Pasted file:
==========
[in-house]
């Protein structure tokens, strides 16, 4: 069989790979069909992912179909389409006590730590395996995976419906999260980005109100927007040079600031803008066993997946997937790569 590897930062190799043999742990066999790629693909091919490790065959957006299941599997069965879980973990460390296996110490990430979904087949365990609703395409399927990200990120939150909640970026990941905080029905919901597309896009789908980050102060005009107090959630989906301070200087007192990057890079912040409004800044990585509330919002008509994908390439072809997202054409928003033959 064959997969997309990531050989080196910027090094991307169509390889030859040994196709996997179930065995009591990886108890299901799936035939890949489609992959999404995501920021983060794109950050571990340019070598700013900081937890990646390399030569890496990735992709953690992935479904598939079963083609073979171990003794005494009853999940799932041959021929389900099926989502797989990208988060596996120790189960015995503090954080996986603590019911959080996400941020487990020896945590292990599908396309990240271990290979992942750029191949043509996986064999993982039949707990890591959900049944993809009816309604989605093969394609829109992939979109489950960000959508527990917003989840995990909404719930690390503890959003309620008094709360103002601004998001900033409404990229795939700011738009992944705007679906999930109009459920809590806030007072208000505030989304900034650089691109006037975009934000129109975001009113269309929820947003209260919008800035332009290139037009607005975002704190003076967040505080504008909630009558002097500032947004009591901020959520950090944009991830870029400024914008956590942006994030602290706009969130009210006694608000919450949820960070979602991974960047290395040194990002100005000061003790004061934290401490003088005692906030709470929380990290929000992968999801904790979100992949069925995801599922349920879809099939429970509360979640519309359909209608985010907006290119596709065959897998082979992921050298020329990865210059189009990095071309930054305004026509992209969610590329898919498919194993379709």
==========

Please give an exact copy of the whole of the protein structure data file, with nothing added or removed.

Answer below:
[in-house]
């Protein structure tokens, strides 16, 4: 069989790979069909992912179909389409006590730590395996995976419906999260980005109100927007040079600031803008066993997946997937790569 590897930062190799043999742990066999790629693909091919490790065959957006299941599997069965879980973990460390296996110490990430979904087949365990609703395409399927990200990120939150909640970026990941905080029905919901597309896009789908980050102060005009107090959630989906301070200087007192990057890079912040409004800044990585509330919002008509994908390439072809997202054409928003033959 064959997969997309990531050989080196910027090094991307169509390889030859040994196709996997179930065995009591990886108890299901799936035939890949489609992959999404995501920021983060794109950050571990340019070598700013900081937890990646390399030569890496990735992709953690992935479904598939079963083609073979171990003794005494009853999940799932041959021929389900099926989502797989990208988060596996120790189960015995503090954080996986603590019911959080996400941020487990020896945590292990599908396309990240271990290979992942750029191949043509996986064999993982039949707990890591959900049944993809009816309604989605093969394609829109992939979109489950960000959508527990917003989840995990909404719930690390503890959003309620008094709360103002601004998001900033409404990229795939700011738009992944705007679906999930109009459920809590806030007072208000505030989304900034650089691109006037975009934000129109975001009113269309929820947003209260919008800035332009290139037009607005975002704190003076967040505080504008909630009558002097500032947004009591901020959520950090944009991830870029400024914008956590942006994030602290706009969130009210006694608000919450949820960070979602991974960047290395040194990002100005000061003790004061934290401490003088005692906030709470929380990290929000992968999801904790979100992949069925995801599922349920879809099939429970509360979640519309359909209608985010907006290119596709065959897998082979992921050298020329990865210059189009990095071309930054305004026509992209969610590329898919498919194993379709």